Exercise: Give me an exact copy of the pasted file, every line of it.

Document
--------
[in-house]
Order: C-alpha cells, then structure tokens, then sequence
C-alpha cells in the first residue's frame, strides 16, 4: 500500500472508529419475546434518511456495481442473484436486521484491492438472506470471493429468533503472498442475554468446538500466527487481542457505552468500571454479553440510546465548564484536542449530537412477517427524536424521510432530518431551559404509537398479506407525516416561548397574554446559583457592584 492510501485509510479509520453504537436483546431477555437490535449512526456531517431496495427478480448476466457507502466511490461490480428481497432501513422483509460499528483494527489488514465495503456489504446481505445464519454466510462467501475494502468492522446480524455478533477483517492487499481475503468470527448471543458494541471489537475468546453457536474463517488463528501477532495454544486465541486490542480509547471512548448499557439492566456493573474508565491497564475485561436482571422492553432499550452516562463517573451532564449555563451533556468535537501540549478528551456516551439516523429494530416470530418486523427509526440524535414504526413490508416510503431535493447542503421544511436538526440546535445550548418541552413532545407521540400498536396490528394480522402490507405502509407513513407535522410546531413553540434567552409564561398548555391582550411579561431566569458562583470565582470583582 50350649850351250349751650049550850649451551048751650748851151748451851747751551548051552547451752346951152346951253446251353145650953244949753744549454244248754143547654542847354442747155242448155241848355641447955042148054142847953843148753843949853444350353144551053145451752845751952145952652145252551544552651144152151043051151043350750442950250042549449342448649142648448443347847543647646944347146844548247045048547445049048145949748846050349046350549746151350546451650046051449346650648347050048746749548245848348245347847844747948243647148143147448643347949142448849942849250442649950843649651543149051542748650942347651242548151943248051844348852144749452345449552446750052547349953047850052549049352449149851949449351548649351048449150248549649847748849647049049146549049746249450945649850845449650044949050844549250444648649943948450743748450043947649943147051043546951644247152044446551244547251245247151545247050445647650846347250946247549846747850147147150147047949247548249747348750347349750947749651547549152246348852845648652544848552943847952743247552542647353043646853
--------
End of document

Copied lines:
[in-house]
Order: C-alpha cells, then structure tokens, then sequence
C-alpha cells in the first residue's frame, strides 16, 4: 500500500472508529419475546434518511456495481442473484436486521484491492438472506470471493429468533503472498442475554468446538500466527487481542457505552468500571454479553440510546465548564484536542449530537412477517427524536424521510432530518431551559404509537398479506407525516416561548397574554446559583457592584 492510501485509510479509520453504537436483546431477555437490535449512526456531517431496495427478480448476466457507502466511490461490480428481497432501513422483509460499528483494527489488514465495503456489504446481505445464519454466510462467501475494502468492522446480524455478533477483517492487499481475503468470527448471543458494541471489537475468546453457536474463517488463528501477532495454544486465541486490542480509547471512548448499557439492566456493573474508565491497564475485561436482571422492553432499550452516562463517573451532564449555563451533556468535537501540549478528551456516551439516523429494530416470530418486523427509526440524535414504526413490508416510503431535493447542503421544511436538526440546535445550548418541552413532545407521540400498536396490528394480522402490507405502509407513513407535522410546531413553540434567552409564561398548555391582550411579561431566569458562583470565582470583582 50350649850351250349751650049550850649451551048751650748851151748451851747751551548051552547451752346951152346951253446251353145650953244949753744549454244248754143547654542847354442747155242448155241848355641447955042148054142847953843148753843949853444350353144551053145451752845751952145952652145252551544552651144152151043051151043350750442950250042549449342448649142648448443347847543647646944347146844548247045048547445049048145949748846050349046350549746151350546451650046051449346650648347050048746749548245848348245347847844747948243647148143147448643347949142448849942849250442649950843649651543149051542748650942347651242548151943248051844348852144749452345449552446750052547349953047850052549049352449149851949449351548649351048449150248549649847748849647049049146549049746249450945649850845449650044949050844549250444648649943948450743748450043947649943147051043546951644247152044446551244547251245247151545247050445647650846347250946247549846747850147147150147047949247548249747348750347349750947749651547549152246348852845648652544848552943847952743247552542647353043646853